Alan is a senior research fellow at PwC’s Center for Technology and Innovation and an editor of the firm’s Technology Forecast quarterly. He was the principal researcher and author of Technology Forecast issues on big data, analytics, mobile, social and semantic technologies. His experience includes more than 20 years in various research, analyst, writing and editorial roles, including over a dozen years at PwC. Alan advises PwC’s clients on a variety of emerging technology and industry trends and their business impacts and has been a featured speaker at Enterprise Data World, the Semantic Technology & Business Conference and other enterprise IT events.
Commercial drones proving their worth in disaster relief
Insurers and utilities are using emerging tech to meet incredible demands.
From the internet of things to the collaboration of things
Most people don’t realize it yet, but blockchain could clear a path for “the collaboration of things.”
The realities of polyglot persistence in mainstream enterprises
Ritesh Ramesh describes how NoSQL and Hadoop get used in retail environments.
Solving a familiar e-commerce search problem with a NoSQL document store
Mark Unak and Sanjay Agarwal explain how document stores can help deliver precise e-commerce catalog search results.
Security at the level of key-value pairs in a NoSQL database
Adam Fuchs of Sqrrl describes the benefits of data-centric security analytics.
Scaling online ad innovations with the help of a NoSQL wide-column database
Vaibhav Puranik and Ken Weiner of GumGum discuss the challenges and benefits of open source databases for in-image advertising.
Filling in the gaps in NoSQL document stores and data lakes
Matthias Brantner describes the role database virtualization and a business-user query interface can play in heterogeneous environments.
Creating a body language of online learning with graph databases
Sean York of Pearson discusses how graph technology becomes a medium for enriching online environments.
Database futures: How Apache Spark fits in to a larger unified data architecture
Mike Franklin of the University of California, Berkeley, discusses the goals behind Spark and a more unified cloud-data ecosystem.
How NoSQL key-value and wide-column stores make in-image advertising possible
Online ad innovators must process hundreds of terabytes a day at the lowest possible cost. How do they do it?
Drones 101: Why service providers are key for leveraging drones
In this interview, Mavrx’s Yuan Gao explains how instead of investing in their own drone fleets, most businesses will look to a new type of service provider.
In database evolution, two directions of development are better than one
NoSQL database technology is maturing, but the newest Apache analytics stacks have triggered another wave of database innovation.
Blockchain and smart contract automation: an introduction and forecast
The end game for public and private blockchains isn’t just digital currency—it’s digital business flows.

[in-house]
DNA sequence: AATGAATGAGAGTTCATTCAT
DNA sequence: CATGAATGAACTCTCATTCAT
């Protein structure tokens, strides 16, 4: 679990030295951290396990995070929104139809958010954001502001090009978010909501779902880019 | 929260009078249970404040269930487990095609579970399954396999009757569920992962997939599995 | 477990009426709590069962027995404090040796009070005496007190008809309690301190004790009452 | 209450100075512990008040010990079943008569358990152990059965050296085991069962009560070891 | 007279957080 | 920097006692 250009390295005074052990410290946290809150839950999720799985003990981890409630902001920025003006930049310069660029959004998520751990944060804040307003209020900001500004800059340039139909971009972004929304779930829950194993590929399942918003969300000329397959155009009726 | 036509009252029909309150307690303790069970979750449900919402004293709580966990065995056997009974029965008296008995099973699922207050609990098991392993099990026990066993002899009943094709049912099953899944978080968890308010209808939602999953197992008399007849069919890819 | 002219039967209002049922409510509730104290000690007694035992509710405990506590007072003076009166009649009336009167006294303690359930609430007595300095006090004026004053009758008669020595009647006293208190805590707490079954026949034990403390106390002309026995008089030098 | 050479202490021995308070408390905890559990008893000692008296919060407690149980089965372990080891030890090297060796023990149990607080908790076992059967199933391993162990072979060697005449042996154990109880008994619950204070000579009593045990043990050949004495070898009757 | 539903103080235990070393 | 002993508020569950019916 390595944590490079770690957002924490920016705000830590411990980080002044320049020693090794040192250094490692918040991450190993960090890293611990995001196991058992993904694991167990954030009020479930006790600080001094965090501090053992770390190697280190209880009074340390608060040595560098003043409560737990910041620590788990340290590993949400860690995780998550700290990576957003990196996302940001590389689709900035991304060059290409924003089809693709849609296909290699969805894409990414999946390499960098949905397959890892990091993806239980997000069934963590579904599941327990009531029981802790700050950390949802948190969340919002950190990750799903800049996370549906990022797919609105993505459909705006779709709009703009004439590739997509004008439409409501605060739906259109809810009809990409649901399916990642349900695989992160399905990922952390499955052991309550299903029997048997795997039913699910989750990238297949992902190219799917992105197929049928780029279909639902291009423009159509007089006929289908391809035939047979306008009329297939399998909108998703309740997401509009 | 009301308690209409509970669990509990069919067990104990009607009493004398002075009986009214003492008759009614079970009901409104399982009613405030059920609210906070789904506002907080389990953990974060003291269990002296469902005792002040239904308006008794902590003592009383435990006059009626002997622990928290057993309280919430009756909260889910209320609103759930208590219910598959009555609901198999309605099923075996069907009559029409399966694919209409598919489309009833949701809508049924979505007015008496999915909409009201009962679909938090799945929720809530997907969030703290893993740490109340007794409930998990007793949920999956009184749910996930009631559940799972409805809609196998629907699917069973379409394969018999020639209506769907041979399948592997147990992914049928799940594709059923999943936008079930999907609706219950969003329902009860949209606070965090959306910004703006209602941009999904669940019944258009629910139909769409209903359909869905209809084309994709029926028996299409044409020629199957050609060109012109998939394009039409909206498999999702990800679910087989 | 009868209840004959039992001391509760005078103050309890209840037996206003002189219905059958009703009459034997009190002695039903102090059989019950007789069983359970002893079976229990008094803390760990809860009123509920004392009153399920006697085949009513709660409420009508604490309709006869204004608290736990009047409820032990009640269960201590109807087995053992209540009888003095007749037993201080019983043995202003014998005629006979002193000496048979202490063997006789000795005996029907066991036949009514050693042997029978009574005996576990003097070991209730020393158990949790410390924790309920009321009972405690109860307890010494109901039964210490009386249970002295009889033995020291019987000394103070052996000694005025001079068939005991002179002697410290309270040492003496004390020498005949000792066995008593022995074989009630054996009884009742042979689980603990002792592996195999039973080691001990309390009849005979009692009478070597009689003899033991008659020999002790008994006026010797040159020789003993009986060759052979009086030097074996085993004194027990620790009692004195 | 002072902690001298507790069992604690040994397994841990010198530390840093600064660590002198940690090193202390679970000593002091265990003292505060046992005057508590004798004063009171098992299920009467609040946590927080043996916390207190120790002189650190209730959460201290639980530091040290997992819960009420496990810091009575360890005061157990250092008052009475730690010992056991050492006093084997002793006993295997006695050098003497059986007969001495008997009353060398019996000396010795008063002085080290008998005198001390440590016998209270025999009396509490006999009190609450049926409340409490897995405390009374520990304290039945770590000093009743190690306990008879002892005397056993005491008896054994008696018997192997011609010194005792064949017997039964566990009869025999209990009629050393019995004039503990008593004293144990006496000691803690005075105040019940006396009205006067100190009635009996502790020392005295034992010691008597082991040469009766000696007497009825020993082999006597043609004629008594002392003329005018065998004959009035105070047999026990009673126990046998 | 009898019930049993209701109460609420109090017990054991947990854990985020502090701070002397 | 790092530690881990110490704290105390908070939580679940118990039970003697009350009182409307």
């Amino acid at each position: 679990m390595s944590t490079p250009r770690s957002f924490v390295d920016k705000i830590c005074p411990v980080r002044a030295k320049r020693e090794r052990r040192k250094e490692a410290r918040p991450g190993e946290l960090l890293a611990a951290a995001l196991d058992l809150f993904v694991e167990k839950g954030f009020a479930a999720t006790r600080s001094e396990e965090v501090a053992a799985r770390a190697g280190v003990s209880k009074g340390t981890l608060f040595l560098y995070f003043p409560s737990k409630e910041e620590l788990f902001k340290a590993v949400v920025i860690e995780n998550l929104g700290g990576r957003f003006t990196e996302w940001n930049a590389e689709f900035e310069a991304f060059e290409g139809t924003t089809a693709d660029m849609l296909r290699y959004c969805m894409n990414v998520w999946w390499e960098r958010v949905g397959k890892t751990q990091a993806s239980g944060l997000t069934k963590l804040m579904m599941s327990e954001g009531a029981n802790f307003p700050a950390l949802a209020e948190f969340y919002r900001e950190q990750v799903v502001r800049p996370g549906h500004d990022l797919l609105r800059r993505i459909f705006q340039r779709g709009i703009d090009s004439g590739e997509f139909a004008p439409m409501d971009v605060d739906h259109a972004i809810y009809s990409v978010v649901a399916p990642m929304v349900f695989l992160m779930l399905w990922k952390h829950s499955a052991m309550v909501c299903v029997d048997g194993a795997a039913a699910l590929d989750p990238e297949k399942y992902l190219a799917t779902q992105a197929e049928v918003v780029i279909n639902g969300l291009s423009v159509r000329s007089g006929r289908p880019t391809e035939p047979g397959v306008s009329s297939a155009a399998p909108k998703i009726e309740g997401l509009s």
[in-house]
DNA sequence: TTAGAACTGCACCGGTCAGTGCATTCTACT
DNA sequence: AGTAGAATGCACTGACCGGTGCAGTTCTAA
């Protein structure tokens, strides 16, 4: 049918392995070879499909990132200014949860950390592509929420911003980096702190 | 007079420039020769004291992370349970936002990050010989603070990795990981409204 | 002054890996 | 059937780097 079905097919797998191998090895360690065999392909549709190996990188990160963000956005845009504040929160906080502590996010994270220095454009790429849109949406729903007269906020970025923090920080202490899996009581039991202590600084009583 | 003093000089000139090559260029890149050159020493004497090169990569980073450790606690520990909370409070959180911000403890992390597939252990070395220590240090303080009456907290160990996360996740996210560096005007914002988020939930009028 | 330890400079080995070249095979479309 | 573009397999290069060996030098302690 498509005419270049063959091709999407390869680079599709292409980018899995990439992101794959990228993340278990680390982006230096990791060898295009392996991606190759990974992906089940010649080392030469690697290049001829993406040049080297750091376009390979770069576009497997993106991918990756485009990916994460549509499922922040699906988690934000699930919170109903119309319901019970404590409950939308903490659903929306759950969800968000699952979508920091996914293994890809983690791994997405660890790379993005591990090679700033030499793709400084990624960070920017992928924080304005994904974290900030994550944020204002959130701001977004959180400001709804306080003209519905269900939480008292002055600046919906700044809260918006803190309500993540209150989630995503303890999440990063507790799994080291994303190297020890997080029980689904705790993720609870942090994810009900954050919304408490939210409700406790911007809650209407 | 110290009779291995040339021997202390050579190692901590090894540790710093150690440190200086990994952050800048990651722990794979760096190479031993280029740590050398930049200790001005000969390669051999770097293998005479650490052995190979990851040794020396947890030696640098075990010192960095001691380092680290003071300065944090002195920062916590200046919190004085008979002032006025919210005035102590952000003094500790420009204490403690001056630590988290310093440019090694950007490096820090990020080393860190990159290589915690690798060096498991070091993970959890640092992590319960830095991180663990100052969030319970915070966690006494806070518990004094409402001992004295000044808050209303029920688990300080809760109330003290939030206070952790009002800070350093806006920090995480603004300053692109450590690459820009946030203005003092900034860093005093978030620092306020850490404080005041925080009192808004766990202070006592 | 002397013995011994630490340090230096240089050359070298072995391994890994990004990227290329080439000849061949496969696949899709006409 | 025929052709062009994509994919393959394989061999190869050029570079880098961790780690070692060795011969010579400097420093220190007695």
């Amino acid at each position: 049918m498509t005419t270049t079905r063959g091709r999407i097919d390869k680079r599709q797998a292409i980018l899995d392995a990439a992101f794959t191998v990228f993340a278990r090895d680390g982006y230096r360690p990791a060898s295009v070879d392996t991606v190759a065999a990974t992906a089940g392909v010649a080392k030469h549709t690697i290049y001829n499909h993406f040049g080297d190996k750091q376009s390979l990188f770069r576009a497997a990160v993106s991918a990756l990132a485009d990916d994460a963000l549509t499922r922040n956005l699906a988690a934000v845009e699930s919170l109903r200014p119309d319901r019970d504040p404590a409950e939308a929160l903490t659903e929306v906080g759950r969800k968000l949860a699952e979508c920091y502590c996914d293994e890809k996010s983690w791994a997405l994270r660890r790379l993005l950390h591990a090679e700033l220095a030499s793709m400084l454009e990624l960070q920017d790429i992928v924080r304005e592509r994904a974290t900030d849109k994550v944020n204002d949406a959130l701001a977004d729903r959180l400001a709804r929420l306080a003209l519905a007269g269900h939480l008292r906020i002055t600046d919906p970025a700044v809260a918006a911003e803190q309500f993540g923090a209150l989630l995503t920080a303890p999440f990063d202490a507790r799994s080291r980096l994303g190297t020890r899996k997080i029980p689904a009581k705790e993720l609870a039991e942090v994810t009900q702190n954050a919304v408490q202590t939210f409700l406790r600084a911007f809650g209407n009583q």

Using document stores in business model transformation
Healthcare providers are finding they need data collection and analysis capabilities that are different from those that relational databases deliver.
Agile coding in enterprise IT: Code small and local
Big SOA was overkill. In its place, a more agile form of services is taking hold.
Will data lake advocates repeat the mistakes of data warehousing?
A look at some of the challenges enterprises can face in implementing a shift to data lakes.
What is microservices architecture? Think ant colonies, beehives, or termite mounds
Microservices architecture explained: What they are and what they’re food for.
The Next Phase of Agile Development
It’s human nature for people to build sturdy structures to shield themselves from the unpredictability of the elements. But, if you are too sheltered for too long, you weaken your ability to continuously confront change. That’s the dilemma facing IT departments. Change is raining down on them, and they are having trouble continuously adapting. A term is gaining momentum in the IT community to describe an ideal state of being for IT systems: antifragility. Coined by Nassim Nicholas Taleb in his book Antifragile: Things That Gain from Disorder, the antifragile system grows stronger when exposed to disorder in the same way the human body’s immune system gains strength when attacked by disease. In contrast, fragile systems are easily injured and suffer from volatility. Most enterprises today fall into the “robust” category somewhere in between antifragile and fragile. They are anchored to legacy systems and run by IT departments that are hard-wired to deflect disruption. These IT systems are like immovable barricades that are increasingly incapable of flexing alongside tech-empowered consumers. New mindsets and governance models are needed in today’s digitally dynamic marketplace. The notion of antifragility and its associated biological metaphors are serving as inspiration for enterprises to migrate away …